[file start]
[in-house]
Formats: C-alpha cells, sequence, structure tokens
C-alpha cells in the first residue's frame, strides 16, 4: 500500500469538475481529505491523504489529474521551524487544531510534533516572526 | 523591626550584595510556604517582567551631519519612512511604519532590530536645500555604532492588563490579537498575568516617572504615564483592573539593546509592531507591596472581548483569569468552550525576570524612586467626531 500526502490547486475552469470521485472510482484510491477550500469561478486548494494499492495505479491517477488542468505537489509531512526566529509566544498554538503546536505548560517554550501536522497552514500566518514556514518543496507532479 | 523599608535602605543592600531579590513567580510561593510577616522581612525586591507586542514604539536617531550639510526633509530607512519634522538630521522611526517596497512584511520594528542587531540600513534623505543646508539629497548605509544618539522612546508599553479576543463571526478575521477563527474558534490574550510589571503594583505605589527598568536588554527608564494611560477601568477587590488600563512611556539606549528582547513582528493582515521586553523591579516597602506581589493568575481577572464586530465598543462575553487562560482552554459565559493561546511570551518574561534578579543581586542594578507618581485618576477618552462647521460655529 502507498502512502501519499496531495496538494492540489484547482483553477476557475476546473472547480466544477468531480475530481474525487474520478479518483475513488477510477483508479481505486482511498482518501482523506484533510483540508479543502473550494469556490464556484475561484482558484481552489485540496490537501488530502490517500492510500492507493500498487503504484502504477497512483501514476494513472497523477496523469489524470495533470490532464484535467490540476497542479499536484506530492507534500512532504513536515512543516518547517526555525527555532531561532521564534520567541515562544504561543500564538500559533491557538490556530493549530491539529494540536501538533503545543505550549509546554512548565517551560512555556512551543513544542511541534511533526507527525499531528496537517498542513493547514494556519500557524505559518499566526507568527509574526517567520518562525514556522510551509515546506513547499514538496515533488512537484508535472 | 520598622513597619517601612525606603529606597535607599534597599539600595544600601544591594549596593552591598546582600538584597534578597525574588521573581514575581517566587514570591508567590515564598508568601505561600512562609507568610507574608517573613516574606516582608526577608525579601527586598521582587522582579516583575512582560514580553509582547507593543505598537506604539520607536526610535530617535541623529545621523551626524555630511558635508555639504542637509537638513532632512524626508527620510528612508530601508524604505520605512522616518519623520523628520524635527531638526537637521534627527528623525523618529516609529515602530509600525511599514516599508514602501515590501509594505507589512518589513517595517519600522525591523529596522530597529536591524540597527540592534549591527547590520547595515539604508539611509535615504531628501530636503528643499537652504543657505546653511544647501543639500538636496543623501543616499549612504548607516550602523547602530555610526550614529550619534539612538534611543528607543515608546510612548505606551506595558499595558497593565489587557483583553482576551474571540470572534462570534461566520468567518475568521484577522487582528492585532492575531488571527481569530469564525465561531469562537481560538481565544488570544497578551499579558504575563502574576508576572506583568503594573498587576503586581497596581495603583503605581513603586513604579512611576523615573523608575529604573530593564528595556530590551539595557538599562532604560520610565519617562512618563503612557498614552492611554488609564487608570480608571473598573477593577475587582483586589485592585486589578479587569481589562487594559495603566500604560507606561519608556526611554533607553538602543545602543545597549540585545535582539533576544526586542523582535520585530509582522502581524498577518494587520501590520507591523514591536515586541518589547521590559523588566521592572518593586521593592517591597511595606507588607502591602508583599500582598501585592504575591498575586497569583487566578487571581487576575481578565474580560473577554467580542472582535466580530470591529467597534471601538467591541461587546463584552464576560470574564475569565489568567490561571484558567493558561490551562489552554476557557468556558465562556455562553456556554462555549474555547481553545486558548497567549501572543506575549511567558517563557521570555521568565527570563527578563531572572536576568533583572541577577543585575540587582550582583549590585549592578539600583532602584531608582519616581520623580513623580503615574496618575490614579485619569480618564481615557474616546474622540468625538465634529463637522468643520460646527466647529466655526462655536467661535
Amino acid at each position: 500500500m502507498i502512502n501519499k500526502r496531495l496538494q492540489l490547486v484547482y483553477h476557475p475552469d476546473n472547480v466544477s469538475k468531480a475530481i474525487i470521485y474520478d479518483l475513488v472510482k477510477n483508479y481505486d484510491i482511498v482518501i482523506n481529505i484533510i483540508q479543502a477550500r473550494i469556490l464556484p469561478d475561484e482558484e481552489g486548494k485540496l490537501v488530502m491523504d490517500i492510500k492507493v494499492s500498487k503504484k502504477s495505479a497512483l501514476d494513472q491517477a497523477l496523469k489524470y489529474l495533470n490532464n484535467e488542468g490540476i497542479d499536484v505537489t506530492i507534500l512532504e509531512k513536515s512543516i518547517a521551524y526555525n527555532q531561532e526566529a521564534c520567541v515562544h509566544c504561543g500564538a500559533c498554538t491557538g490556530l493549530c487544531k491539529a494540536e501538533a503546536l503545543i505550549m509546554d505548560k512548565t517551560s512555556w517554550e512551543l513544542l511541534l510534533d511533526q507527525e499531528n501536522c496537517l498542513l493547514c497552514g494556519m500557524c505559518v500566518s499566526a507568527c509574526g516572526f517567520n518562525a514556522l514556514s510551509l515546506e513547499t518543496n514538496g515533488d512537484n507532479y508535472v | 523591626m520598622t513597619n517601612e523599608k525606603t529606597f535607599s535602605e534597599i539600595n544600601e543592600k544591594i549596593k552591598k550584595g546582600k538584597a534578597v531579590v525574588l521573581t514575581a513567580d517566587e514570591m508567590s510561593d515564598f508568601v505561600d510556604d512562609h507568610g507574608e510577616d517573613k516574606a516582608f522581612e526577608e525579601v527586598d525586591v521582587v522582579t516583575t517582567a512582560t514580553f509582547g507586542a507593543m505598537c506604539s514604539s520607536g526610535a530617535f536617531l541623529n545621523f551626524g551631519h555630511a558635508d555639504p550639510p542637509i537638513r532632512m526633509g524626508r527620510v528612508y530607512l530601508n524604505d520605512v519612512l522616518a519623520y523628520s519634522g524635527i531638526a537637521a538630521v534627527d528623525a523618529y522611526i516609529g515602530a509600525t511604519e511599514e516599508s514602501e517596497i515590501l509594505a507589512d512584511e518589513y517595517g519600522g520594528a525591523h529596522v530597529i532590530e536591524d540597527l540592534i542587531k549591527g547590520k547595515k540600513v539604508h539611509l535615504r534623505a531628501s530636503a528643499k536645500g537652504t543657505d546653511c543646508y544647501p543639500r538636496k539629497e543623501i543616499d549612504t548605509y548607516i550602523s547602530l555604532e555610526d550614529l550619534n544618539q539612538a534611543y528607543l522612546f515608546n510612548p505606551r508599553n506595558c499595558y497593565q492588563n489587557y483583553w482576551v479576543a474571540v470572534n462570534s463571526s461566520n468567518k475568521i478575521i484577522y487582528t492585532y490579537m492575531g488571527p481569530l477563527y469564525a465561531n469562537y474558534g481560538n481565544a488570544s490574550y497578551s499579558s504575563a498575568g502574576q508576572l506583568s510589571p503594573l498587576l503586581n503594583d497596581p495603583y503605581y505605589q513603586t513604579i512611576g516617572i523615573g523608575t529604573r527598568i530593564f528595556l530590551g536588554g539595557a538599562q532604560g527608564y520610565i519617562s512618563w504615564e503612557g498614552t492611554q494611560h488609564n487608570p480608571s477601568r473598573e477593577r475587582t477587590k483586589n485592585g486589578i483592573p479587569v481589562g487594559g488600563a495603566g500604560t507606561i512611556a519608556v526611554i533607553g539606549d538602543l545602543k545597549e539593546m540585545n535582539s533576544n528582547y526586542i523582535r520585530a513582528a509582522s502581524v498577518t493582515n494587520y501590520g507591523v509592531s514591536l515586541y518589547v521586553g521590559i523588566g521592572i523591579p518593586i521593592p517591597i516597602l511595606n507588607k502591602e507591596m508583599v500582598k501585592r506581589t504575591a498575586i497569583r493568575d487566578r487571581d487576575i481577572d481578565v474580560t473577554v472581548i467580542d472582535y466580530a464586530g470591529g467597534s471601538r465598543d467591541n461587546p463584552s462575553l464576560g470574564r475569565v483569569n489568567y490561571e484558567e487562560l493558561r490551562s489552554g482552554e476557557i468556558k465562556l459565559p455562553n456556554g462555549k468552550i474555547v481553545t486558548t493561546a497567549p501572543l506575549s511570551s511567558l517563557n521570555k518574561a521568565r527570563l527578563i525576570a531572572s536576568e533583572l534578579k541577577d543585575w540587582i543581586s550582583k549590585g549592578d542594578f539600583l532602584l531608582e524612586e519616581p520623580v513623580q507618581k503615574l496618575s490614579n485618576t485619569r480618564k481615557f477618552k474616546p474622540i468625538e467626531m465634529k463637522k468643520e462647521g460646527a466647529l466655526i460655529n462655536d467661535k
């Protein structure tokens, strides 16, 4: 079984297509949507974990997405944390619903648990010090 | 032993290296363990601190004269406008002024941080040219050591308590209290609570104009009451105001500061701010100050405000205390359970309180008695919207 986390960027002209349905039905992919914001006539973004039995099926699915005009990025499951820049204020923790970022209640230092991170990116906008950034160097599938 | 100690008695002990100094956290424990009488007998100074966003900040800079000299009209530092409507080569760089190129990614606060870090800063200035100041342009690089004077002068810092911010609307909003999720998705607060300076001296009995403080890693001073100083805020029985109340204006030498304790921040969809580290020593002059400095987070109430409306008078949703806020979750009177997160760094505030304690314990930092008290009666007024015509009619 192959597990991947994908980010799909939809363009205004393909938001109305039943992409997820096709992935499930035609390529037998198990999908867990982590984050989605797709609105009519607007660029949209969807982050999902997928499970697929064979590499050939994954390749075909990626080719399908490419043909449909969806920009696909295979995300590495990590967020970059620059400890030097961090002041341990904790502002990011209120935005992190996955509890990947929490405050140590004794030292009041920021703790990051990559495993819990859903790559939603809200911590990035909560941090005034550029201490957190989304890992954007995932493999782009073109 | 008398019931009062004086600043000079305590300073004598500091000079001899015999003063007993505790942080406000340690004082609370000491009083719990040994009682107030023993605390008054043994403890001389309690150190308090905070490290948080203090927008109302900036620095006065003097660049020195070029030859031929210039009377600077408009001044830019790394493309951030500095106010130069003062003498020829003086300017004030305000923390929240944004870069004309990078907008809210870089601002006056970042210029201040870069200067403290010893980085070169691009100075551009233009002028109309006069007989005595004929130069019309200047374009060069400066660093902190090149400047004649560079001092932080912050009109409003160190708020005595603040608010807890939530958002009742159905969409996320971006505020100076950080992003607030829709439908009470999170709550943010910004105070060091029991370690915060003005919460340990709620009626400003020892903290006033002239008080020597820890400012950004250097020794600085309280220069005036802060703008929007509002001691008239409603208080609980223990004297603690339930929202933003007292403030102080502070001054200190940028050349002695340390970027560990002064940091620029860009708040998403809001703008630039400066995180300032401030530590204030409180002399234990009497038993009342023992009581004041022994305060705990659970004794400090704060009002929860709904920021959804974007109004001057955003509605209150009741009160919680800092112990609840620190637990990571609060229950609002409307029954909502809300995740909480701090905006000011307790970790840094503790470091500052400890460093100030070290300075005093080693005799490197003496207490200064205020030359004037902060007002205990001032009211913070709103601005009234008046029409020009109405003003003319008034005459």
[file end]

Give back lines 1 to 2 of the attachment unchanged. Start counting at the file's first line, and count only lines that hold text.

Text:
[in-house]
Formats: C-alpha cells, sequence, structure tokens